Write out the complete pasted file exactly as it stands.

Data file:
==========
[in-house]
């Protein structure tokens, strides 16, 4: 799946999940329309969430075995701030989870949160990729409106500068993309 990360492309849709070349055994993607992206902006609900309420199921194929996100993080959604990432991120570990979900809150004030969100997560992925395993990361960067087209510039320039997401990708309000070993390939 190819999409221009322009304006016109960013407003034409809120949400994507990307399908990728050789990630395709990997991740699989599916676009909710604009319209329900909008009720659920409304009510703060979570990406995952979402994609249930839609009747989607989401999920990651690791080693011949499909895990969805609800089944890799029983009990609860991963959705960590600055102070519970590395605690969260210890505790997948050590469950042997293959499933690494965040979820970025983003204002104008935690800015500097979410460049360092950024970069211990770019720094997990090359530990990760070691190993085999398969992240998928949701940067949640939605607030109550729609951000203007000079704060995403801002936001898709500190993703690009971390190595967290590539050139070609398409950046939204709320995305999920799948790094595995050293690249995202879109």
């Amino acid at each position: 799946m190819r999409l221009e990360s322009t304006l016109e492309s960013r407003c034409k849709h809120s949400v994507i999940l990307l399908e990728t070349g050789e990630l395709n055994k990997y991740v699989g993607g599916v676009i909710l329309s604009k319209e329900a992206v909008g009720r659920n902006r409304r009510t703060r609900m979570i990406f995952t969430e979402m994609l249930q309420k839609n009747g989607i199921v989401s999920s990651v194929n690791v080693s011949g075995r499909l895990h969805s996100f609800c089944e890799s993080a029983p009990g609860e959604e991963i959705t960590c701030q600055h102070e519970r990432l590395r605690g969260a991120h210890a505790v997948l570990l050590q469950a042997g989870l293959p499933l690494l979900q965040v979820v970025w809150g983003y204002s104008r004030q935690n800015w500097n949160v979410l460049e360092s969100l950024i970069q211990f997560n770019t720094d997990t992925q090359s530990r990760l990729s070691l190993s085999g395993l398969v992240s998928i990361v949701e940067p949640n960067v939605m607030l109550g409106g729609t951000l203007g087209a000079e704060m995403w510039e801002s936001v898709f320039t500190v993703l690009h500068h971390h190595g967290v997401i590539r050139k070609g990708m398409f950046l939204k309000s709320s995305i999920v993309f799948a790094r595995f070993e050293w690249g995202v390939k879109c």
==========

[in-house]
């Protein structure tokens, strides 16, 4: 799946999940329309969430075995701030989870949160990729409106500068993309 990360492309849709070349055994993607992206902006609900309420199921194929996100993080959604990432991120570990979900809150004030969100997560992925395993990361960067087209510039320039997401990708309000070993390939 190819999409221009322009304006016109960013407003034409809120949400994507990307399908990728050789990630395709990997991740699989599916676009909710604009319209329900909008009720659920409304009510703060979570990406995952979402994609249930839609009747989607989401999920990651690791080693011949499909895990969805609800089944890799029983009990609860991963959705960590600055102070519970590395605690969260210890505790997948050590469950042997293959499933690494965040979820970025983003204002104008935690800015500097979410460049360092950024970069211990770019720094997990090359530990990760070691190993085999398969992240998928949701940067949640939605607030109550729609951000203007000079704060995403801002936001898709500190993703690009971390190595967290590539050139070609398409950046939204709320995305999920799948790094595995050293690249995202879109």
């Amino acid at each position: 799946m190819r999409l221009e990360s322009t304006l016109e492309s960013r407003c034409k849709h809120s949400v994507i999940l990307l399908e990728t070349g050789e990630l395709n055994k990997y991740v699989g993607g599916v676009i909710l329309s604009k319209e329900a992206v909008g009720r659920n902006r409304r009510t703060r609900m979570i990406f995952t969430e979402m994609l249930q309420k839609n009747g989607i199921v989401s999920s990651v194929n690791v080693s011949g075995r499909l895990h969805s996100f609800c089944e890799s993080a029983p009990g609860e959604e991963i959705t960590c701030q600055h102070e519970r990432l590395r605690g969260a991120h210890a505790v997948l570990l050590q469950a042997g989870l293959p499933l690494l979900q965040v979820v970025w809150g983003y204002s104008r004030q935690n800015w500097n949160v979410l460049e360092s969100l950024i970069q211990f997560n770019t720094d997990t992925q090359s530990r990760l990729s070691l190993s085999g395993l398969v992240s998928i990361v949701e940067p949640n960067v939605m607030l109550g409106g729609t951000l203007g087209a000079e704060m995403w510039e801002s936001v898709f320039t500190v993703l690009h500068h971390h190595g967290v997401i590539r050139k070609g990708m398409f950046l939204k309000s709320s995305i999920v993309f799948a790094r595995f070993e050293w690249g995202v390939k879109c």